As Donald Trump tries to decide whether to fire white supremacist Steve Bannon, it’ll cost him either way
Donald Trump has been quietly marching white supremacist Steve Bannon toward the White House door for the past three weeks. You’d have to ask Trump what his reasoning has been. But it’s clear that he’s been looking to oust Bannon since well before, and independent from, this weekend’s deadly terrorist attack by white supremacists in Charlottesville which has led to intense public backlash against Bannon. Now Trump faces a no-win situation.
Let’s say Trump announces Monday morning that he’s parting ways with Steve Bannon, Sebastian Gorka, Stephen Miller, and the other white supremacists in his administration. What does he stand to gain? Everyone knows he’s had these monsters in top positions on his White House staff for eight months, and that he knew exactly what they were. During the latter stages of the election, he had Bannon officially in charge of his campaign. Trump can’t prove to the American mainstream that he’s not a racist by firing these racists. If anything, firing them in the wake of Charlottesville would merely be an admission that they are racists, and that he’s been allowing racists to run his White House this entire time.
In that sense, this is the worst possible strategic time for Trump to fire Bannon. In fact Trump is now backed into a corner partly because he’s been playing his usual games. If he had just fired Bannon when he first wanted to back in July, the racists in his base would have been upset for sure, but they might not have taken it personally. However if Trump fires Bannon now, in the wake of this racist terrorist attack, Trump’s racist base will interpret Bannon’s firing as a direct slap in the face. They’ll see it as a sign that he’s selling them out in a selfish effort to survive the Charlottesville crisis in his own right.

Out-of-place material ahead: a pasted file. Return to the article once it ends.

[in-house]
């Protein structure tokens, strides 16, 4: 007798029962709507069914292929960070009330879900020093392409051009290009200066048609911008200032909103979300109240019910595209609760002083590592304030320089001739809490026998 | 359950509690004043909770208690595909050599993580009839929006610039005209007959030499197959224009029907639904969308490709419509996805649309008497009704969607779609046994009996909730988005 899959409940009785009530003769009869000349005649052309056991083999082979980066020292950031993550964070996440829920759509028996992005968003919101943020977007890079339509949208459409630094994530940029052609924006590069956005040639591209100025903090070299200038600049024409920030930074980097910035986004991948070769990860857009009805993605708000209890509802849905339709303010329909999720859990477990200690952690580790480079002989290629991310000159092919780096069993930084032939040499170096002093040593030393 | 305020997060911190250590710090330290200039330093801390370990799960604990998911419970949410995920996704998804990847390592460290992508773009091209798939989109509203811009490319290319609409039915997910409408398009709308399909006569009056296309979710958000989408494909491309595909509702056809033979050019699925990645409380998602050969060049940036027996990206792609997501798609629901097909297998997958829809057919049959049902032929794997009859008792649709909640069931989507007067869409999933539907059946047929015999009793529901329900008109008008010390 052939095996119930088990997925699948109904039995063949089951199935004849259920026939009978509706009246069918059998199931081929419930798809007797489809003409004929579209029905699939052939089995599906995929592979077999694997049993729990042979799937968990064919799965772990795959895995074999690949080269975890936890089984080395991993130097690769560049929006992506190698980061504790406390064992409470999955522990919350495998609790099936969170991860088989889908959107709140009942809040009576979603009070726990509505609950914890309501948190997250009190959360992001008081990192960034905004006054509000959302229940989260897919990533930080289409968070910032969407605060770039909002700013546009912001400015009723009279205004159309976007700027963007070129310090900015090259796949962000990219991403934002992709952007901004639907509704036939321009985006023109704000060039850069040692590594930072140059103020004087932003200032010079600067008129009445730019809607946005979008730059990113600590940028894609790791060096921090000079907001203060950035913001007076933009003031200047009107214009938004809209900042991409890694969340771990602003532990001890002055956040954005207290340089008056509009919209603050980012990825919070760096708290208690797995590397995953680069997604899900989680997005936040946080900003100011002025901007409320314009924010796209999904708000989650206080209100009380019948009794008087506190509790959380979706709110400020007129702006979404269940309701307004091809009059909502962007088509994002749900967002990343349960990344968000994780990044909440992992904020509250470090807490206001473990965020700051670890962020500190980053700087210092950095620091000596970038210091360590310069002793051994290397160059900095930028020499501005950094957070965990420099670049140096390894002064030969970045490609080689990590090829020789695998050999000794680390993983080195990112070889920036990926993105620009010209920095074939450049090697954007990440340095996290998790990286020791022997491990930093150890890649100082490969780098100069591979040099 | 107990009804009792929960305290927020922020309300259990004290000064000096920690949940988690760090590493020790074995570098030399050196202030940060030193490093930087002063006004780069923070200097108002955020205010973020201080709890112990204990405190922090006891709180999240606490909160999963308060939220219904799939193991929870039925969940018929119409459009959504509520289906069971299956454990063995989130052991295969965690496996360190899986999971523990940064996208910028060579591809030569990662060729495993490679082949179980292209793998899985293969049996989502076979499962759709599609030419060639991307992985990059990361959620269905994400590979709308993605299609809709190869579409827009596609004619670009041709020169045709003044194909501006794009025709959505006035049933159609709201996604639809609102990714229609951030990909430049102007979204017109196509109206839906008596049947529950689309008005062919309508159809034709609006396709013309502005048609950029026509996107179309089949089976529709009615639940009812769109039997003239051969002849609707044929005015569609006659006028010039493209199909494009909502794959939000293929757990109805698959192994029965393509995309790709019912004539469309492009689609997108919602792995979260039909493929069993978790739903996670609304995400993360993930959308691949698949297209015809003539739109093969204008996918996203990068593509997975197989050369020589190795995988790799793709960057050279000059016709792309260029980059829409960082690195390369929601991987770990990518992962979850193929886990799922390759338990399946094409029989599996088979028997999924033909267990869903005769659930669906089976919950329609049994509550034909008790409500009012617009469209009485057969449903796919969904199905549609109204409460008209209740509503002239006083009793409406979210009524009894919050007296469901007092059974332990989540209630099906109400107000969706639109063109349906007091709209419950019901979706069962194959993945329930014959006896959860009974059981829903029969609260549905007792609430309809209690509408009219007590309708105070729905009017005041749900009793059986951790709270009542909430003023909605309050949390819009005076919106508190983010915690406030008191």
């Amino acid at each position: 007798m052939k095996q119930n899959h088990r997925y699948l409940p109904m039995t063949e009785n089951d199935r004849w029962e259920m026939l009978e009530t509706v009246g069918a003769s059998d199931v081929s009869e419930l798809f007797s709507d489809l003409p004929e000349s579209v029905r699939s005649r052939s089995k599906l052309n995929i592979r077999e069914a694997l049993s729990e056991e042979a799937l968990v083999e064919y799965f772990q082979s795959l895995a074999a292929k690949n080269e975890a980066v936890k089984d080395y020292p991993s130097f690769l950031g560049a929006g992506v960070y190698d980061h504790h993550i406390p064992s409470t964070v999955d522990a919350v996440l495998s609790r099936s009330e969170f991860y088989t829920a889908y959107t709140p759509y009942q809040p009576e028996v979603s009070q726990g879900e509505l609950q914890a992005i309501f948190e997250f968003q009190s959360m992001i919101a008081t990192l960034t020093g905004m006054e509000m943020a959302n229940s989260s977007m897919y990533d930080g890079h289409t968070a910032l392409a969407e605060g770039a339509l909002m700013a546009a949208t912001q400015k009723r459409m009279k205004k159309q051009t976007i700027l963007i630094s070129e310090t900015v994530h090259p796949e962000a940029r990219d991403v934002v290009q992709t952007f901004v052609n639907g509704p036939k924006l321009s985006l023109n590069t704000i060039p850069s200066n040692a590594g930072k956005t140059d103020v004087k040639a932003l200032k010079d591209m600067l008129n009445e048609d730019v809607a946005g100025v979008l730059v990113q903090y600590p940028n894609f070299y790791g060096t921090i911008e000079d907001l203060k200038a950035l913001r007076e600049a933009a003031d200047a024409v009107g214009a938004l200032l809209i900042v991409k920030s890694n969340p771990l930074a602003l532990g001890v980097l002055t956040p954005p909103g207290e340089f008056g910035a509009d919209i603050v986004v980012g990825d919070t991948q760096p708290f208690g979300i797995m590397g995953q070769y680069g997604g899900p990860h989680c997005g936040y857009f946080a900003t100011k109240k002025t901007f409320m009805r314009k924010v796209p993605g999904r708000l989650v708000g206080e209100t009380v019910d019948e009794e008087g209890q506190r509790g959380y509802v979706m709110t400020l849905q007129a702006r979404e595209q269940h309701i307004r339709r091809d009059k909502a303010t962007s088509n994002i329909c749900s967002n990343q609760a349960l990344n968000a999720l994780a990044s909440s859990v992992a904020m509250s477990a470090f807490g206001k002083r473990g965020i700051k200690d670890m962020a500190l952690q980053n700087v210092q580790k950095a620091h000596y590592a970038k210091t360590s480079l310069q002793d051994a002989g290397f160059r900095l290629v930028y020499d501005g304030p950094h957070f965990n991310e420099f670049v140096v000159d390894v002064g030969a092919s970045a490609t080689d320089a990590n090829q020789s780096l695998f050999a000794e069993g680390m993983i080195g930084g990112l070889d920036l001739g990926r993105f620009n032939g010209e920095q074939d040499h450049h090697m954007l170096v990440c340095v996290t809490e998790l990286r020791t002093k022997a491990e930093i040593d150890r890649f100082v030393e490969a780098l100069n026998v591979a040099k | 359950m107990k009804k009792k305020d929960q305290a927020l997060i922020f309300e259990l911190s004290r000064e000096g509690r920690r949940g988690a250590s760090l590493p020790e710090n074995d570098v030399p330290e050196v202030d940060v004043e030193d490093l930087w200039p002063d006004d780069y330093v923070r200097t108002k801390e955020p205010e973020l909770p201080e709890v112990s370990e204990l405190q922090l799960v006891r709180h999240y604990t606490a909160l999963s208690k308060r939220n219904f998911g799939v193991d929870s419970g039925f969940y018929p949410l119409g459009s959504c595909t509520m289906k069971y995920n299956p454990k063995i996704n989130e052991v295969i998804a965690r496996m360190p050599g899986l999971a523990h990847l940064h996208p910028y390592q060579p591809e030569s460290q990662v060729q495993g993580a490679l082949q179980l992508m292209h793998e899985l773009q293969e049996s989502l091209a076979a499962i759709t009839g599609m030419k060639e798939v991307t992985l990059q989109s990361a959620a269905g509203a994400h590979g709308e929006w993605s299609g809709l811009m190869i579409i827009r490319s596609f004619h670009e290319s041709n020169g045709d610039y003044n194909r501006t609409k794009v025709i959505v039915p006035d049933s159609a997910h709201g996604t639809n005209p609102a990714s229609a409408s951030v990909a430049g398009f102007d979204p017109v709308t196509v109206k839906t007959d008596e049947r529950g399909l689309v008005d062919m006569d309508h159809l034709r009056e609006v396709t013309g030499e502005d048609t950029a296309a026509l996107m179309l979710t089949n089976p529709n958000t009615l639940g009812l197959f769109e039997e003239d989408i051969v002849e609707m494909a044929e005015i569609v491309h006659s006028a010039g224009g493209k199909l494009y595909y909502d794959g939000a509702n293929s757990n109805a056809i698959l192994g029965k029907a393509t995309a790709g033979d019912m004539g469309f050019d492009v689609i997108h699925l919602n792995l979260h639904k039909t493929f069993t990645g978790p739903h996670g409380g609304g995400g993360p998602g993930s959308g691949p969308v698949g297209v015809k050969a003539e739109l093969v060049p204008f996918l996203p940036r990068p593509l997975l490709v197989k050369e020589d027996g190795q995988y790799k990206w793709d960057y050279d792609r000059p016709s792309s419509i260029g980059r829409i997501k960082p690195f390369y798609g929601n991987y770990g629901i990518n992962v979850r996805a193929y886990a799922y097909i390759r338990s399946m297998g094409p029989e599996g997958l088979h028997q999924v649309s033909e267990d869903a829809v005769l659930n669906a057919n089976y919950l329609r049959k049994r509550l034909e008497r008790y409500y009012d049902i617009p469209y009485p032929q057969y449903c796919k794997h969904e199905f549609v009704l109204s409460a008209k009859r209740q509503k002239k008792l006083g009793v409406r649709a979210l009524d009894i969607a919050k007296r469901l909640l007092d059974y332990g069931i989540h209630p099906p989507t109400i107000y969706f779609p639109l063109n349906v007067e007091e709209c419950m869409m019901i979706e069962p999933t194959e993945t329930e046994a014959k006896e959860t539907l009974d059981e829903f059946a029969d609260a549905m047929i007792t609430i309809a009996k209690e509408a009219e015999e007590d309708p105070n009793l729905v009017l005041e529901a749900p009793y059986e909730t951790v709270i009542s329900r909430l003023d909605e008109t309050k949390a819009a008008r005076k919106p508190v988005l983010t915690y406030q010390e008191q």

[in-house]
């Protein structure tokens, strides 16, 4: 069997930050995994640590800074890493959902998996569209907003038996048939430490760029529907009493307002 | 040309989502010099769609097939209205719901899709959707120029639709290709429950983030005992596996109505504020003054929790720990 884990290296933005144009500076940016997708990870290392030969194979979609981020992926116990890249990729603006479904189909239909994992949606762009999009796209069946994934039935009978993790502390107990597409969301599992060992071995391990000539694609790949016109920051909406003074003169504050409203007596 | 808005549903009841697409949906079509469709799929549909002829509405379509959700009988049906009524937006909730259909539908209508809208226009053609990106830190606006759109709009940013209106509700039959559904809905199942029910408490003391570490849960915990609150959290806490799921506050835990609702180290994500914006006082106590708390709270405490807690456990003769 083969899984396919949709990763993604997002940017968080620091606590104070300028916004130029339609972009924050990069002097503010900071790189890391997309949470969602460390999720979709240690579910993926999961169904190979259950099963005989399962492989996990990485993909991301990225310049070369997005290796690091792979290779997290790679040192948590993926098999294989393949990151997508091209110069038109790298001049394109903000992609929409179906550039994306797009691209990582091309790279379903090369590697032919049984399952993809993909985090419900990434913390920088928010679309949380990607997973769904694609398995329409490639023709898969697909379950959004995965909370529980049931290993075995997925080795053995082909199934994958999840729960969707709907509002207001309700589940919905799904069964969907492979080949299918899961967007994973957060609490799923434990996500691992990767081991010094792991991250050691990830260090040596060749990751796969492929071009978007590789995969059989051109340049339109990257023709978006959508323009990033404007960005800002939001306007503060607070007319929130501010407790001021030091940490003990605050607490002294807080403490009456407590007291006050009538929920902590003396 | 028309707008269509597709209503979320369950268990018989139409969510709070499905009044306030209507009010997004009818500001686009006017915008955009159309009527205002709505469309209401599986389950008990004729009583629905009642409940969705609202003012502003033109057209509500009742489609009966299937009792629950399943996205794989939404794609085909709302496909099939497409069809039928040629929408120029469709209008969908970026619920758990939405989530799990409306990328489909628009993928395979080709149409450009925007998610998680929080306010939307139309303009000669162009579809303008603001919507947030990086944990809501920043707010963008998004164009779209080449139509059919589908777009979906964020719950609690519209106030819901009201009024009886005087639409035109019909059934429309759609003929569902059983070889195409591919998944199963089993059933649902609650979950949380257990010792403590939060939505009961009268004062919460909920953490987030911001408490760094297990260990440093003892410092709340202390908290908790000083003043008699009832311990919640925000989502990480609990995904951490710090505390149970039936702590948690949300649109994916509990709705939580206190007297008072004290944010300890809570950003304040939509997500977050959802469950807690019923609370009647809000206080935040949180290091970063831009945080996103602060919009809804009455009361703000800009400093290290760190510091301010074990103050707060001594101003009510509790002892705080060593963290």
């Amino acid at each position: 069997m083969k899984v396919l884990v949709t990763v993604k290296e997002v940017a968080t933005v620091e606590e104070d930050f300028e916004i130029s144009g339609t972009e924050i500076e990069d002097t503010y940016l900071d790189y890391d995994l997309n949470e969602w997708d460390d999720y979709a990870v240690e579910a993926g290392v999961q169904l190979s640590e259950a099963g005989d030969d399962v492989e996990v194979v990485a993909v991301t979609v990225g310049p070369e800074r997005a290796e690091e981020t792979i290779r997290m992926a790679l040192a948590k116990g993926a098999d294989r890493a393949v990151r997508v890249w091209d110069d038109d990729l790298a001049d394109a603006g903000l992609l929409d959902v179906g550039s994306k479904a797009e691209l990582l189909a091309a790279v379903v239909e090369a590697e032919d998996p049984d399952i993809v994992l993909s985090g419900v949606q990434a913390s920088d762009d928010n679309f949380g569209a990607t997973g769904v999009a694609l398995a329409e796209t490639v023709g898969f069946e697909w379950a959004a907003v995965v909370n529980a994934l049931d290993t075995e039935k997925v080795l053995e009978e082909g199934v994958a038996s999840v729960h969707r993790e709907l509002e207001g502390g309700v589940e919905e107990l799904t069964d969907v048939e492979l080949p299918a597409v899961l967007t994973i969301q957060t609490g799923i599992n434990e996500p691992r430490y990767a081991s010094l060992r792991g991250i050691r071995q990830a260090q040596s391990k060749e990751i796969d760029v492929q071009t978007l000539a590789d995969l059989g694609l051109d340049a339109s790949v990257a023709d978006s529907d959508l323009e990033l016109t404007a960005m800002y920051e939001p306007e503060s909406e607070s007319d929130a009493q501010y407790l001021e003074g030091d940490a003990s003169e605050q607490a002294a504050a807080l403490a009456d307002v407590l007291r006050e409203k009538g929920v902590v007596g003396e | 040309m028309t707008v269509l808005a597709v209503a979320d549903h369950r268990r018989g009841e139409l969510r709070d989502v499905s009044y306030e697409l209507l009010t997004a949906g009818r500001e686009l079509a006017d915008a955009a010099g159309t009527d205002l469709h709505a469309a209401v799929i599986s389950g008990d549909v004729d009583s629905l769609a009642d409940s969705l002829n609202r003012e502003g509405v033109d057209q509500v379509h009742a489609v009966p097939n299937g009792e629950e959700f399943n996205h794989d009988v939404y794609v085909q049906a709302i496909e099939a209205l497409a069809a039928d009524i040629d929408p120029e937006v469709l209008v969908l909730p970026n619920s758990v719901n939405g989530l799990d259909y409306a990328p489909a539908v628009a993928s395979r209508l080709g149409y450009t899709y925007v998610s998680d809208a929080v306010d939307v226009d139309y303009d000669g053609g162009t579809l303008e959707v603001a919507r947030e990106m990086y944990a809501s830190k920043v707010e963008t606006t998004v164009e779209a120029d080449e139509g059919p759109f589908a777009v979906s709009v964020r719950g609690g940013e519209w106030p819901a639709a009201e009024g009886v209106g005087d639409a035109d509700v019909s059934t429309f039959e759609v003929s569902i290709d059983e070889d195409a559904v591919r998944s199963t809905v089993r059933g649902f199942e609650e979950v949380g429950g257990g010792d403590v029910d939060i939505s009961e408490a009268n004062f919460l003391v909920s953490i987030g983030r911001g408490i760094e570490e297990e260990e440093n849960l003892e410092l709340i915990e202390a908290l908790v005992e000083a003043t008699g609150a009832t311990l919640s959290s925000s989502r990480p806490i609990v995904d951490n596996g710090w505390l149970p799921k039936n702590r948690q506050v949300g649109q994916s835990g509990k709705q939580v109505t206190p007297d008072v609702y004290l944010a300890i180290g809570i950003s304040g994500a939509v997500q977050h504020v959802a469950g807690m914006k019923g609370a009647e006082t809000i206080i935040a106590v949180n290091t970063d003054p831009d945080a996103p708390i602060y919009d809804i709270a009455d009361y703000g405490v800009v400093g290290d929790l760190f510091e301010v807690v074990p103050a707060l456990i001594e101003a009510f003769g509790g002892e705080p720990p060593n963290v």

But Trump has a history of not wanting to fire people directly, instead choosing to berate them and steadily weaken their position, in the hope they’ll end up simply quitting (see also: Sean Spicer, Jeff Sessions, Reince Priebus, etc). Over the past three weeks Trump has signed off, one by one, on the firings of all of Steve Bannon’s closest allies on the National Security Council. And over the past week, Trump has leaked one negative story about Bannon after another – including a recent one in which Trump leaked the tidbit that he thought Bannon was a leaker.
None of that has worked of course, because Steve Bannon has no shame, and he’ll cling the last shards of his White House job until Donald Trump actually fires him. In the wake of Charlottesville, Trump will gain nothing by firing Bannon, and he’ll risk losing a portion of his base at a time when he’s so unpopular he can’t afford to lose anyone. And yet with the public pressure mounting by the hour, including the phrase “Fire Bannon” now trending on Twitter, Trump may have to take the self defeating step of firing Bannon anyway.
Bill Palmer is the publisher of the political news outlet Palmer Report